World News Florid­i­ans as­sess Irma’s wreck­age as death toll mounts

Stabroek News - - WORLD NEWS -

IS­LAM­ORADA, Fla., (Reuters) - Hur­ri­cane Irma evac­uees from the Florida Keys be­gan re­turn­ing to the storm-rav­aged is­land chain yes­ter­day to find homes ripped apart and busi­nesses coated in sea­weed amid a de­bris-strewn land­scape where an es­ti­mated 25 per­cent of all dwellings were de­stroyed.

The death toll from Irma, pre­vi­ously ranked as one of the most pow­er­ful At­lantic storms on record and the sec­ond ma­jor hur­ri­cane to strike the U.S. main­land this sea­son, climbed to 43 in the Caribbean, with at least 13 more killed in Florida, Ge­or­gia and South Carolina.

Some of those died from ac­ci­dents dur­ing cleanup and re­pair ef­forts.

De­struc­tion was wide­spread in the Keys, a re­sort ar­chi­pel­ago stretch­ing south­west from the tip of the Florida Penin­sula into the Gulf of Mex­ico and con­nected by a sin­gle, nar­row high­way and a se­ries of bridges and cause­ways along a nearly 100-mile (160km) route.

“I don’t have a house. I don’t have a job. I have noth­ing,” said Mercedes Lopez, 50, whose fam­ily fled north from the Florida Keys town of Marathon last Fri­day and rode out the storm at an Orlando ho­tel, only to learn their home was de­stroyed, along with the gaso­line sta­tion where he worked.

“We came here, leav­ing ev­ery­thing at home, and we go back to noth­ing,” Lopez said. His and three other fam­i­lies from Marathon planned to ven­ture back to­day to sal­vage what they can.

Ini­tial dam­age as­sess­ments found 25 per­cent of homes in the Keys de­stroyed and 65 per­cent with ma­jor dam­age, ac­cord­ing to Brock Long, ad­min­is­tra­tor of the Fed­eral Emer­gency Man­age­ment Agency (FEMA).

“Ba­si­cally ev­ery house in the Keys was im­pacted,” he told re­porters.

The is­lands were largely evac­u­ated by the time Irma bar­reled ashore on Sun­day as a Cat­e­gory 4 hur­ri­cane, pack­ing sus­tained winds of up to 130 miles per hour (215 km per hour).

Two days later author­i­ties be­gan al­low­ing re-en­try to the is­lands of Key Largo, Tav­ernier and Is­lam­orada for res­i­dents and busi­ness own­ers only. The ex­tent of the dev­as­ta­tion took many by sur­prise.

“I ex­pected some fence lines to be down and some de­bris,” said Dr. Orlando More­jon, 51, a trauma sur­geon from Mi­ami as he hacked away at a tree block­ing his Is­lam­orada drive­way. “We were not ex­pect­ing to find some­one else’s sail­boat in our back­yard.”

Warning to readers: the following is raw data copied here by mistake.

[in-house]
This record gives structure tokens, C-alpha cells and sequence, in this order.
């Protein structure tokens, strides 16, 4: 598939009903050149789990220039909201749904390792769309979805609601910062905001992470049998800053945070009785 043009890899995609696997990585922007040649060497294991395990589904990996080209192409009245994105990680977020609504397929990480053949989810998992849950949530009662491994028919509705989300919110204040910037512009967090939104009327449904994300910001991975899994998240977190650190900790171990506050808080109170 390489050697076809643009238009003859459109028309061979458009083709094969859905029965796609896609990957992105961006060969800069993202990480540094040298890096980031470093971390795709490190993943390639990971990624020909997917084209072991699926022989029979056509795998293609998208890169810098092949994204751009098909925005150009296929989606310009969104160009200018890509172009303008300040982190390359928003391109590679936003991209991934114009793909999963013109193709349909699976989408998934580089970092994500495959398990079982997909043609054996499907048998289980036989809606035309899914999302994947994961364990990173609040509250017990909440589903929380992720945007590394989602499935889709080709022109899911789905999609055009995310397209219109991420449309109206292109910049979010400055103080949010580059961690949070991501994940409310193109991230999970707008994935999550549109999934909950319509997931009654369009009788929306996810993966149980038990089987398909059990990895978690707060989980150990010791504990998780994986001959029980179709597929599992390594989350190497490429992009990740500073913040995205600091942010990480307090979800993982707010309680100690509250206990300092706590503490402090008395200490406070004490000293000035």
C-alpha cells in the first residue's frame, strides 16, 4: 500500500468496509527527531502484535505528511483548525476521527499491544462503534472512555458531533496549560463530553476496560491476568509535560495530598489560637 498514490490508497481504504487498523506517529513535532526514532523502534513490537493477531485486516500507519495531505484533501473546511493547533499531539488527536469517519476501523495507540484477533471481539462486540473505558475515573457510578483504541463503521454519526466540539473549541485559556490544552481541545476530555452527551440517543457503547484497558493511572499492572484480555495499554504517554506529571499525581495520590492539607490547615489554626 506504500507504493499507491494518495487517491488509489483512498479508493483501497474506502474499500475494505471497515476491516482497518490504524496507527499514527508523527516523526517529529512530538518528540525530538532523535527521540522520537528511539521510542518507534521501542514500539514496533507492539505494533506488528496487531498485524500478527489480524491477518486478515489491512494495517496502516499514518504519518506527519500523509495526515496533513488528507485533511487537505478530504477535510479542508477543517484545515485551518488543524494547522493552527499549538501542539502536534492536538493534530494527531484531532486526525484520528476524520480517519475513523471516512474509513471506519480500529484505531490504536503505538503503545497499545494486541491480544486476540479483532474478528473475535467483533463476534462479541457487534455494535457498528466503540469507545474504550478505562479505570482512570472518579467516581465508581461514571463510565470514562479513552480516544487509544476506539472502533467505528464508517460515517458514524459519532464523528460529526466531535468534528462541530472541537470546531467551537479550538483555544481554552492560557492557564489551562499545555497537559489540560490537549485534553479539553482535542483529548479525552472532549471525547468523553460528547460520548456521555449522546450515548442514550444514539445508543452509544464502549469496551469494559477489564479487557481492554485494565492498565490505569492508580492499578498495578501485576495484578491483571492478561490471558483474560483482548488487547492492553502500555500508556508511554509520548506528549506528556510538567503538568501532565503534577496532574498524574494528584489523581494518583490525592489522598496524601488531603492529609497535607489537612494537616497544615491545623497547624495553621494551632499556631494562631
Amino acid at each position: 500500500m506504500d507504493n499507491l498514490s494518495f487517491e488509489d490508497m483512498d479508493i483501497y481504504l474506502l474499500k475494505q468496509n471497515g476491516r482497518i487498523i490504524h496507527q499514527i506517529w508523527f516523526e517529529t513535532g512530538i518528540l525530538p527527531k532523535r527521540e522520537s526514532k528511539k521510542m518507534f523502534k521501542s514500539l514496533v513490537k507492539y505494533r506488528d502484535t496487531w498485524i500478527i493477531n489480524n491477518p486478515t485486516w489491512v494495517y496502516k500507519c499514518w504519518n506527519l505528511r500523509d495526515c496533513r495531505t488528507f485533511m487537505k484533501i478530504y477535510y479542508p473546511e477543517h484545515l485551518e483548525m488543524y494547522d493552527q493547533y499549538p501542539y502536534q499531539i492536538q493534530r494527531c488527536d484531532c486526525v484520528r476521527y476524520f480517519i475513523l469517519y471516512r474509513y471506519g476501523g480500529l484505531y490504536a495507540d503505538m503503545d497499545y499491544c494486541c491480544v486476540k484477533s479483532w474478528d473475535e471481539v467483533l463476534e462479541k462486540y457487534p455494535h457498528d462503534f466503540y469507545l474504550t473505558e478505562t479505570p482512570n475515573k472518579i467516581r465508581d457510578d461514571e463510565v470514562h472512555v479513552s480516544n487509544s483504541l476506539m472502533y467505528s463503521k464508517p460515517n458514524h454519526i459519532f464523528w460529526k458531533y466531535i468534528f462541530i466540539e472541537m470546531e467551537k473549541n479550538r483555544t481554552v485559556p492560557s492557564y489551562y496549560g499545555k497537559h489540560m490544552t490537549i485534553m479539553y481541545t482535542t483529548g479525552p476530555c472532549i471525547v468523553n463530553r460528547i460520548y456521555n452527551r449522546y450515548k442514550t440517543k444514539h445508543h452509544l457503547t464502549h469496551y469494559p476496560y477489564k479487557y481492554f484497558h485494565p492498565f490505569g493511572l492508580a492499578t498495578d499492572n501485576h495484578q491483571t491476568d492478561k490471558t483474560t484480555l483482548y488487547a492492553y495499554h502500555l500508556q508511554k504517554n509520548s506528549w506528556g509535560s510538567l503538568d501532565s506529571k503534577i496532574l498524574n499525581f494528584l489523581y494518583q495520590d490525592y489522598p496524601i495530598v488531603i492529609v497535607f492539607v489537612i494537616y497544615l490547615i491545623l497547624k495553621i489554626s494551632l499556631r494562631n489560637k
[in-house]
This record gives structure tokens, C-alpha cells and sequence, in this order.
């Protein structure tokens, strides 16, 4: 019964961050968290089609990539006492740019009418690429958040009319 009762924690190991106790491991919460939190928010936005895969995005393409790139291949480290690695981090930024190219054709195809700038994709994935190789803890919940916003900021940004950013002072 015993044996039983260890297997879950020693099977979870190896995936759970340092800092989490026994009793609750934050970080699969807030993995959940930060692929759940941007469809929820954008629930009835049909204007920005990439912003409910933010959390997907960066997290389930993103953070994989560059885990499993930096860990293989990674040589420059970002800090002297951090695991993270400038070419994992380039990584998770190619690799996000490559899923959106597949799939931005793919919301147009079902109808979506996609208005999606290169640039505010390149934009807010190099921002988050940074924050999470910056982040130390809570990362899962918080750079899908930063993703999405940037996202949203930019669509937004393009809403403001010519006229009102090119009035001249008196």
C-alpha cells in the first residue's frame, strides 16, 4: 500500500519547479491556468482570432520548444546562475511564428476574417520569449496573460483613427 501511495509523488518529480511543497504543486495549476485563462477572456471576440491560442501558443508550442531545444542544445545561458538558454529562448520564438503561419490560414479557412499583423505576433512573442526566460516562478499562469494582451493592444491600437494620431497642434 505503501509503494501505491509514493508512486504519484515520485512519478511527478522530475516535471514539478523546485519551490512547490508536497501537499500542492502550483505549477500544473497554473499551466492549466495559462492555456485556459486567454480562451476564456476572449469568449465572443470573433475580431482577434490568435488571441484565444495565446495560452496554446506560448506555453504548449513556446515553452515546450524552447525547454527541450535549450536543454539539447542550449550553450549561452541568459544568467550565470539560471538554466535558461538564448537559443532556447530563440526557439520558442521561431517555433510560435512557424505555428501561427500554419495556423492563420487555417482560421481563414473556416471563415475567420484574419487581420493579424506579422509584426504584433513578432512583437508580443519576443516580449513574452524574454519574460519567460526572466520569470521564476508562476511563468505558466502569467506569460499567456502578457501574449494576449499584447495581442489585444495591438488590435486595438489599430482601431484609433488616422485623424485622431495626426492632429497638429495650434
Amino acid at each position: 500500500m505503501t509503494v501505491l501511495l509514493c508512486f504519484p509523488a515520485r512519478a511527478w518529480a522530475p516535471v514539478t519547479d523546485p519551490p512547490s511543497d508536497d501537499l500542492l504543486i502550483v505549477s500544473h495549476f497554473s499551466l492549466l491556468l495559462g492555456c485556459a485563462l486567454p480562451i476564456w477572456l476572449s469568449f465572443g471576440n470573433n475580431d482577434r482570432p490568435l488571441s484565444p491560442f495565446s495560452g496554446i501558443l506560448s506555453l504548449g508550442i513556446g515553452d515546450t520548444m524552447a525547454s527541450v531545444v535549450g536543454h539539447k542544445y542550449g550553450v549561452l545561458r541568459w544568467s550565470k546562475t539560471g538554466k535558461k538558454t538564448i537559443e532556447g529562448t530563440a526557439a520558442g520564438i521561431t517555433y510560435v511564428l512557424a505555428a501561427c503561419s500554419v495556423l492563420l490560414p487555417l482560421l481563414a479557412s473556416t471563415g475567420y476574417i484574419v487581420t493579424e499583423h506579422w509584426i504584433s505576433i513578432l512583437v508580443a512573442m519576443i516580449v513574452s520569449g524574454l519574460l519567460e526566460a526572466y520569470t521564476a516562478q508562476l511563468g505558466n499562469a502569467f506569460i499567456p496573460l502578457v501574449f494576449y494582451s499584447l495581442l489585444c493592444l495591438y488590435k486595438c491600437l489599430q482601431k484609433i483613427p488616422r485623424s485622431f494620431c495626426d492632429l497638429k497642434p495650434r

The walls of nearby trailer homes were left ripped wide open, ex­pos­ing in­su­la­tion and the sod­den in­te­ri­ors of bed­rooms and kitchens to the el­e­ments.

At the Caloosa Cove Re­sort and Marina, con­crete pil­ings meant to hold the dock in place had been knocked side­ways, and three man­a­tees lolled in the wa­ter, drink­ing from an out­flow pump spit­ting wa­ter from the dock­side.

Mar­i­lyn Ramos, 44, spent the morn­ing clean­ing sand and sea­weed that had cov­ered her Cuban res­tau­rant Ha­vanos when she ar­rived early yes­ter­day.

“I’m try­ing to stay calm and see how we can work through this,” Ramos said. “It’s dev­as­tat­ing.”

A short dis­tance away, the scent of de­cay­ing sea­weed hung heavy in the air as Brooke Gil­bert, 15, stood with her younger sis­ter star­ing at the jumble of con­crete and twisted me­tal left from the three-story condo that was their fam­ily’s get­away home.

“There’s the couch right there,” she said. “I rec­og­nize the clothes in that closet. They be­long to my grand­mother.”

At the end of Is­lam­orada, roughly the half­way point of the

Keys, po­lice at a check­point turned around re­turn­ing res­i­dents seek­ing to travel far­ther south and waved through util­ity crews, law en­force­ment and health­care work­ers.

Author­i­ties said they were bar­ring re-en­try to the re­main­der of the Keys to al­low more time to re­store elec­tric­ity, wa­ter, fuel sup­plies and med­i­cal ser­vice. U.S. of­fi­cials have said some 10,000 res­i­dents of the Keys stayed put when the storm hit and may ul­ti­mately need to be evac­u­ated.

Some 5.8 mil­lion homes and busi­nesses were still with­out power in Florida and nearby states as of late Tues­day, down from a peak of about 7.4 mil­lion on Mon­day. Florida’s largest util­ity, Florida Power & Light Co, said western parts of the state might be with­out elec­tric­ity un­til Sept. 22.

One of the chief de­pri­va­tions en­dured by many Florid­i­ans in the storm’s af­ter­math was dif­fi­culty stay­ing cool in the ab­sence of air con­di­tion­ing, ice and even nat­u­ral shade from trees knocked down or stripped bare of fo­liage.

“I just pour wa­ter on my head a few times a day,” said Ly­dia Grondin, 29, of Fort Laud­erdale.

A lo­cal res­i­dent re­acts as she sees the dam­age on her home af­ter Hur­ri­cane Irma struck Florida, in Is­lam­orada Key, U.S., Septem­ber 12, 2017. REUTERS photo

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